Shoot before or after - that is the question!
I was asked a question after the last workshop:
"When is the best time to begin shooting a film? Can we shoot lots of footage and then start thinking about how to organise all this material? That way we will know what is possible and have something concrete to work with. Or is it best to plan the documentary in advance before we actually begin to film anything?"
we don't know what is going to happen, how it will happen nor when it will happen. Unlike fiction which is structured, when working on DIY documentaries life happens differently. Usually we film in stages; this is why it takes so long to make a documentary.
We need to be very flexible, but should plan.
The order we shoot our film depends on many factors. THE LIST IS ENDLESS.
If we are working on a documentary destined for TV which is commissioned, the structure and order followed will usually be similar to that of a fiction film. There will be a deadline, and that must be resepected. There will be a bigger team involved with lots more money. However, even in this case, documentary can NEVER be controlled, even if it is heavily scripted - there are always surprises.
I believe, there is no better time than NOW to begin.
I have a small HD camera and a zoom recorder. I take them everywhere as one never knows WHEN!
If I can't use them - too in-the-face - I use my cell-phone and also record audio from it.
An old buddy Stanley Lewis, my mentor (and muse), insisted I have my camera with me all the time. Thank God I did, even though much of the footage I shot with him for my first feature is on mini DV, a bit grainy, and shaky at times, but it is HIM, in his studio. I captured the 'moment,' that instant, without any planning. Things happened quickly around Stanley. I'd sit for hours with my video camera and document his life.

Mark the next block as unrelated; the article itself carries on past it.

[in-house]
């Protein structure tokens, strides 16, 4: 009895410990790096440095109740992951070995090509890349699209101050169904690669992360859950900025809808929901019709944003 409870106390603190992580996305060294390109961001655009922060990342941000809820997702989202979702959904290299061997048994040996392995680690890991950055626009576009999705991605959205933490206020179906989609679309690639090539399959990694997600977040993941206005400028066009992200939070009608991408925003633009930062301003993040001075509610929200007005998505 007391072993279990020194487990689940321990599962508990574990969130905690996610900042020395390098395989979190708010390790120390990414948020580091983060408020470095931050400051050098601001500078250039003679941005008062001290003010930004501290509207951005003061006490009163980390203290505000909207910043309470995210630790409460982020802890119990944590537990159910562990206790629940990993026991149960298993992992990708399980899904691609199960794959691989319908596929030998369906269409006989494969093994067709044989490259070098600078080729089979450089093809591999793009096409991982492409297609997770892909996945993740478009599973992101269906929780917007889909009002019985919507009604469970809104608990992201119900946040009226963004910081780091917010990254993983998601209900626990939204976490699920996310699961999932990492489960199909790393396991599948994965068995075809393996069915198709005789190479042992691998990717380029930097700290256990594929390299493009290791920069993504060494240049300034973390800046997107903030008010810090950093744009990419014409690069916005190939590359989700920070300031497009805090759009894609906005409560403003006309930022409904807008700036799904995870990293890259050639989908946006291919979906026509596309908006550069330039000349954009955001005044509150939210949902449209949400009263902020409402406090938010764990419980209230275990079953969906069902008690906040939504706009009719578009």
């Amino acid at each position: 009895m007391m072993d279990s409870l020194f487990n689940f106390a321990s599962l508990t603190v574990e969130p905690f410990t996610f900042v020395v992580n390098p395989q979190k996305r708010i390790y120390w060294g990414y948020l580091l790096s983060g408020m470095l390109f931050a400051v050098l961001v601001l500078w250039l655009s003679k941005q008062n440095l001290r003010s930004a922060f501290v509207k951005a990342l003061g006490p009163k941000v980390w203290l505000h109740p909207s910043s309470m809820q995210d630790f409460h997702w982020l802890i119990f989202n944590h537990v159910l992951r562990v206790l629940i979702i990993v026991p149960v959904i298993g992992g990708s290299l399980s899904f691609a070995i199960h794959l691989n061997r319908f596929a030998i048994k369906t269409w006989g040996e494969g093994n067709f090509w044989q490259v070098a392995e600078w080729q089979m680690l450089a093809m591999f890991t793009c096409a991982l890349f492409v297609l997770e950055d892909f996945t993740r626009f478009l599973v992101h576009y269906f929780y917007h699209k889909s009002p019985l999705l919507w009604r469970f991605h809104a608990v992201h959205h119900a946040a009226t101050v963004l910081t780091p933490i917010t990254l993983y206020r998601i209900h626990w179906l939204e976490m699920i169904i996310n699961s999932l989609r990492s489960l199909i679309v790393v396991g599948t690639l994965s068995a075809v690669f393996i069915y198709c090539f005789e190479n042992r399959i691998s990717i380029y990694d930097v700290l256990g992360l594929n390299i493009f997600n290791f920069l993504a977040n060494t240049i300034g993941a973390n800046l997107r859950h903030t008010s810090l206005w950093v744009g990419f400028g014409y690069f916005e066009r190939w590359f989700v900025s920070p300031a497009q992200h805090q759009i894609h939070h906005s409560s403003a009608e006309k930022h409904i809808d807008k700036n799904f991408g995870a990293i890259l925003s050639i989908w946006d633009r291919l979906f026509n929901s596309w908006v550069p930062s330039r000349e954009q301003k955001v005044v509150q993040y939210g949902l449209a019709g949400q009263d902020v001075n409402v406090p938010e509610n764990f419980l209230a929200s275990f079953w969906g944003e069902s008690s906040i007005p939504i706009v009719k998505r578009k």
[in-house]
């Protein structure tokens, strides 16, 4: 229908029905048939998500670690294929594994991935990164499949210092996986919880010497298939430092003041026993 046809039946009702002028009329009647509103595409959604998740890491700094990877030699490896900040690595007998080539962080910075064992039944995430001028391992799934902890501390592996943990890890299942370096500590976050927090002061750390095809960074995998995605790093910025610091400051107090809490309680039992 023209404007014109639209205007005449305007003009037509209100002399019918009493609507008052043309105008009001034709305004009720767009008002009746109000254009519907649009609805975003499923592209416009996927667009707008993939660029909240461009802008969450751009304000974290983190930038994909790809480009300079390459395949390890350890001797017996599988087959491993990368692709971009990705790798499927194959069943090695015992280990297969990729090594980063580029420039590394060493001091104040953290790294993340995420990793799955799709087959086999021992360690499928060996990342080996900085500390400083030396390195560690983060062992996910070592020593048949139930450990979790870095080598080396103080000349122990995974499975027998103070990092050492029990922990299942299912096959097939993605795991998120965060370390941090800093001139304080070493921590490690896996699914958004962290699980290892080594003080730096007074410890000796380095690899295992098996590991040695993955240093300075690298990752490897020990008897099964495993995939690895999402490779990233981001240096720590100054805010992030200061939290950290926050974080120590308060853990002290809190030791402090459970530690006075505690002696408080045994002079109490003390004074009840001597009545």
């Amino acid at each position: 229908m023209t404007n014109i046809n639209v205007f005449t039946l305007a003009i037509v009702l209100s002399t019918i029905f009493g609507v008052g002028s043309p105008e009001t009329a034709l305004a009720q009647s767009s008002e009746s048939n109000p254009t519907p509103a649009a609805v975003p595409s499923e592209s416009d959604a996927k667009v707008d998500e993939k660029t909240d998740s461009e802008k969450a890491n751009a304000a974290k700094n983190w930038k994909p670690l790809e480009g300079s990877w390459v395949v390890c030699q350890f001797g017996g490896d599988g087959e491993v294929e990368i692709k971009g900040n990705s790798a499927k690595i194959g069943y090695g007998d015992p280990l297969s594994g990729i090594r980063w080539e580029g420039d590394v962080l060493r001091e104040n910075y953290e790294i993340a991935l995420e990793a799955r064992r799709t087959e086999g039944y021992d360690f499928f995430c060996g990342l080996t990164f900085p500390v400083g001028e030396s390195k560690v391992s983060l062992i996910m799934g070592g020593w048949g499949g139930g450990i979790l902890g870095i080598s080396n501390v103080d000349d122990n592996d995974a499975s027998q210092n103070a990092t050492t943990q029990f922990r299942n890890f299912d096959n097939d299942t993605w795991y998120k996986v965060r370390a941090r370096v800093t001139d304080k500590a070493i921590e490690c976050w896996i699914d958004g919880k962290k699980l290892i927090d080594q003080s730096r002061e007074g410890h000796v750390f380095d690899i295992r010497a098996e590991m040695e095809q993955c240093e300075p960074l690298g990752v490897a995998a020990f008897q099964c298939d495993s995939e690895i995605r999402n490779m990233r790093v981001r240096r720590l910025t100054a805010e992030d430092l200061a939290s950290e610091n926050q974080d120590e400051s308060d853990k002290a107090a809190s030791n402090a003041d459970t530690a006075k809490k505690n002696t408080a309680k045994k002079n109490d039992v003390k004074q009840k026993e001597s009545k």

When shooting my first documentary portrait of Stanely, Where's Stanley?, encouraged by Mary Ellen Davies, a filmmaker who inspired so many of us, her students; from the Mel Hoppenheim Film school, Montreal, we used 16mm. It was expensive, 400' roll (11 minutes), about 80$; then we had to process it.
To make sure every second could be accounted for I scripted the entire 7 minutes. From the time Stanley would enter his studio, to when he would go to the book shop, to when he would go to the Main Deli.
I created a storyboard, and worked as if shooting a fiction film. It was really tight work, and a documentary I am really proud of. I prepared for about two weeks. I had everything the way I wanted.
Stanley collaborated with me, reconstructing every moment, both of us checking the light in his studio as he wanted me to use natural light. It took a weekend to shoot during the freeze of the Montreal winter.
The next documentary was created with Zoe Mapp. Birth of the Smoked Meat was shot in the same way as Where's Stanley?. We also shot in 16mm. We had control of the Main Deli where we filmed. We worked over a weekend. Making smoked meat is the same routine, done the same way for many years; it was easy to plan around it.
I have never filmed like that since. With such a schedule. On beautiful 16mm. With such preparation.
My other films have taken years to complete, filming the whole way through the different production stages and using mixed media and mini DV and HD.
Agnes Varda was never without her camera. EVER.